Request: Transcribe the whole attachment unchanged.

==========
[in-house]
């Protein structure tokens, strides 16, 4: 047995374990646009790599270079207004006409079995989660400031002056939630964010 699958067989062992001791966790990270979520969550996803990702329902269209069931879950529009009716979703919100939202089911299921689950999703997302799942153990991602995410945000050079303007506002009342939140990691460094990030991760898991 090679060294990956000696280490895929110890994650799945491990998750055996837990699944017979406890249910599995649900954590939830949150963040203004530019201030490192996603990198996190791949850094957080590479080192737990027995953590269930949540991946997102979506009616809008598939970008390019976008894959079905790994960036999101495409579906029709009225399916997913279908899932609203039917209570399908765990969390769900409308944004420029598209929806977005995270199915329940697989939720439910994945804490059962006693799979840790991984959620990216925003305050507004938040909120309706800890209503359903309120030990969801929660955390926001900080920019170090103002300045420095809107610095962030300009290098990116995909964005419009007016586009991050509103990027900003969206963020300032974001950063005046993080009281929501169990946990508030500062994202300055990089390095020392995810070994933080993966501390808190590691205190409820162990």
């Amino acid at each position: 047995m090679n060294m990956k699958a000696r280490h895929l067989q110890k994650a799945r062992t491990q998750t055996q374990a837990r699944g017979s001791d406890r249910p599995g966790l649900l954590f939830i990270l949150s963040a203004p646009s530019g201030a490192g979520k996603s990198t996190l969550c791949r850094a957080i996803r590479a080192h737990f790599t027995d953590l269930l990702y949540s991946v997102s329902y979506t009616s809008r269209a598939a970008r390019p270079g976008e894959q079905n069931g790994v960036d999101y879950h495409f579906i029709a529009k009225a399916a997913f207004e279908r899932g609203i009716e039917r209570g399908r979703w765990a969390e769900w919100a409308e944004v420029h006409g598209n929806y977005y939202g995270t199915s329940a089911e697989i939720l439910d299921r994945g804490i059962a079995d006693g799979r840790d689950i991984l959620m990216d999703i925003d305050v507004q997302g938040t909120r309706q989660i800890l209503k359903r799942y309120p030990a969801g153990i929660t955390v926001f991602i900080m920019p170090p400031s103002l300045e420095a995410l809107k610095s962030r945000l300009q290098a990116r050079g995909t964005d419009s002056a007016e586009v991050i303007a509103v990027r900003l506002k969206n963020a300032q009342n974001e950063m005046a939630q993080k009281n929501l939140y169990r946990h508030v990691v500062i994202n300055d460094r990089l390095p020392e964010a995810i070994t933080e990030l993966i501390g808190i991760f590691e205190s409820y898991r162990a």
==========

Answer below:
[in-house]
């Protein structure tokens, strides 16, 4: 047995374990646009790599270079207004006409079995989660400031002056939630964010 699958067989062992001791966790990270979520969550996803990702329902269209069931879950529009009716979703919100939202089911299921689950999703997302799942153990991602995410945000050079303007506002009342939140990691460094990030991760898991 090679060294990956000696280490895929110890994650799945491990998750055996837990699944017979406890249910599995649900954590939830949150963040203004530019201030490192996603990198996190791949850094957080590479080192737990027995953590269930949540991946997102979506009616809008598939970008390019976008894959079905790994960036999101495409579906029709009225399916997913279908899932609203039917209570399908765990969390769900409308944004420029598209929806977005995270199915329940697989939720439910994945804490059962006693799979840790991984959620990216925003305050507004938040909120309706800890209503359903309120030990969801929660955390926001900080920019170090103002300045420095809107610095962030300009290098990116995909964005419009007016586009991050509103990027900003969206963020300032974001950063005046993080009281929501169990946990508030500062994202300055990089390095020392995810070994933080993966501390808190590691205190409820162990």
């Amino acid at each position: 047995m090679n060294m990956k699958a000696r280490h895929l067989q110890k994650a799945r062992t491990q998750t055996q374990a837990r699944g017979s001791d406890r249910p599995g966790l649900l954590f939830i990270l949150s963040a203004p646009s530019g201030a490192g979520k996603s990198t996190l969550c791949r850094a957080i996803r590479a080192h737990f790599t027995d953590l269930l990702y949540s991946v997102s329902y979506t009616s809008r269209a598939a970008r390019p270079g976008e894959q079905n069931g790994v960036d999101y879950h495409f579906i029709a529009k009225a399916a997913f207004e279908r899932g609203i009716e039917r209570g399908r979703w765990a969390e769900w919100a409308e944004v420029h006409g598209n929806y977005y939202g995270t199915s329940a089911e697989i939720l439910d299921r994945g804490i059962a079995d006693g799979r840790d689950i991984l959620m990216d999703i925003d305050v507004q997302g938040t909120r309706q989660i800890l209503k359903r799942y309120p030990a969801g153990i929660t955390v926001f991602i900080m920019p170090p400031s103002l300045e420095a995410l809107k610095s962030r945000l300009q290098a990116r050079g995909t964005d419009s002056a007016e586009v991050i303007a509103v990027r900003l506002k969206n963020a300032q009342n974001e950063m005046a939630q993080k009281n929501l939140y169990r946990h508030v990691v500062i994202n300055d460094r990089l390095p020392e964010a995810i070994t933080e990030l993966i501390g808190i991760f590691e205190s409820y898991r162990a």